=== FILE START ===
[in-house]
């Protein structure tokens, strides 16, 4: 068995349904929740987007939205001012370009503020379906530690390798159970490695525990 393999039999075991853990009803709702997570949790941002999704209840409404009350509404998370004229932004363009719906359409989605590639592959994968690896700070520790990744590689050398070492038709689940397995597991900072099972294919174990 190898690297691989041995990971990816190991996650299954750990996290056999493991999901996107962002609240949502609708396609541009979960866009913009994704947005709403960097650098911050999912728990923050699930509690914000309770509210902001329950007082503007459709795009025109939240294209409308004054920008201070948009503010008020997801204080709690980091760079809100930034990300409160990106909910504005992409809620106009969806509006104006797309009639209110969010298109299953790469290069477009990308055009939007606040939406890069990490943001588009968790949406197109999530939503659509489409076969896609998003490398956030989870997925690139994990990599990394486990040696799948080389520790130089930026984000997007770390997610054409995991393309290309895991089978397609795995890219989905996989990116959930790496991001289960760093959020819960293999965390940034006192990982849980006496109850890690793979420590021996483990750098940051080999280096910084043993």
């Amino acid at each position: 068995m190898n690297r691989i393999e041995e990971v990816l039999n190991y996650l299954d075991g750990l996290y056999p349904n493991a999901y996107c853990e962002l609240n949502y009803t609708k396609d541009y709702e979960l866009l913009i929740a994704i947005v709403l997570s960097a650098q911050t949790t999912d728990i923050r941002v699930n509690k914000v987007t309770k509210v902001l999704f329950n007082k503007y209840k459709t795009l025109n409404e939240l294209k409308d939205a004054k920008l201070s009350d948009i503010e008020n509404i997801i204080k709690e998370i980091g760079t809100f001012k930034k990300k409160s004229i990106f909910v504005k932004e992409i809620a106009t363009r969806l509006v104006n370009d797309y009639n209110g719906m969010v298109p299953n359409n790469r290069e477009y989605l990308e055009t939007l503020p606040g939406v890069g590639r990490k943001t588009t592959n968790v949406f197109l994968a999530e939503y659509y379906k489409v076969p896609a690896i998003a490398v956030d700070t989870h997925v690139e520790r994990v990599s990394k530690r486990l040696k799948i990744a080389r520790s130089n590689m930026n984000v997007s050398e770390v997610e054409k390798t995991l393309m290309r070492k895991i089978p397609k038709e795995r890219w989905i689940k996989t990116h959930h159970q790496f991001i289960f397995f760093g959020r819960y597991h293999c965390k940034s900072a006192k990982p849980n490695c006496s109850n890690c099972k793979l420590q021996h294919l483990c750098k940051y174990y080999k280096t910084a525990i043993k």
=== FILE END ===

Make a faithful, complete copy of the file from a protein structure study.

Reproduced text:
[in-house]
């Protein structure tokens, strides 16, 4: 068995349904929740987007939205001012370009503020379906530690390798159970490695525990 393999039999075991853990009803709702997570949790941002999704209840409404009350509404998370004229932004363009719906359409989605590639592959994968690896700070520790990744590689050398070492038709689940397995597991900072099972294919174990 190898690297691989041995990971990816190991996650299954750990996290056999493991999901996107962002609240949502609708396609541009979960866009913009994704947005709403960097650098911050999912728990923050699930509690914000309770509210902001329950007082503007459709795009025109939240294209409308004054920008201070948009503010008020997801204080709690980091760079809100930034990300409160990106909910504005992409809620106009969806509006104006797309009639209110969010298109299953790469290069477009990308055009939007606040939406890069990490943001588009968790949406197109999530939503659509489409076969896609998003490398956030989870997925690139994990990599990394486990040696799948080389520790130089930026984000997007770390997610054409995991393309290309895991089978397609795995890219989905996989990116959930790496991001289960760093959020819960293999965390940034006192990982849980006496109850890690793979420590021996483990750098940051080999280096910084043993």
């Amino acid at each position: 068995m190898n690297r691989i393999e041995e990971v990816l039999n190991y996650l299954d075991g750990l996290y056999p349904n493991a999901y996107c853990e962002l609240n949502y009803t609708k396609d541009y709702e979960l866009l913009i929740a994704i947005v709403l997570s960097a650098q911050t949790t999912d728990i923050r941002v699930n509690k914000v987007t309770k509210v902001l999704f329950n007082k503007y209840k459709t795009l025109n409404e939240l294209k409308d939205a004054k920008l201070s009350d948009i503010e008020n509404i997801i204080k709690e998370i980091g760079t809100f001012k930034k990300k409160s004229i990106f909910v504005k932004e992409i809620a106009t363009r969806l509006v104006n370009d797309y009639n209110g719906m969010v298109p299953n359409n790469r290069e477009y989605l990308e055009t939007l503020p606040g939406v890069g590639r990490k943001t588009t592959n968790v949406f197109l994968a999530e939503y659509y379906k489409v076969p896609a690896i998003a490398v956030d700070t989870h997925v690139e520790r994990v990599s990394k530690r486990l040696k799948i990744a080389r520790s130089n590689m930026n984000v997007s050398e770390v997610e054409k390798t995991l393309m290309r070492k895991i089978p397609k038709e795995r890219w989905i689940k996989t990116h959930h159970q790496f991001i289960f397995f760093g959020r819960y597991h293999c965390k940034s900072a006192k990982p849980n490695c006496s109850n890690c099972k793979l420590q021996h294919l483990c750098k940051y174990y080999k280096t910084a525990i043993k």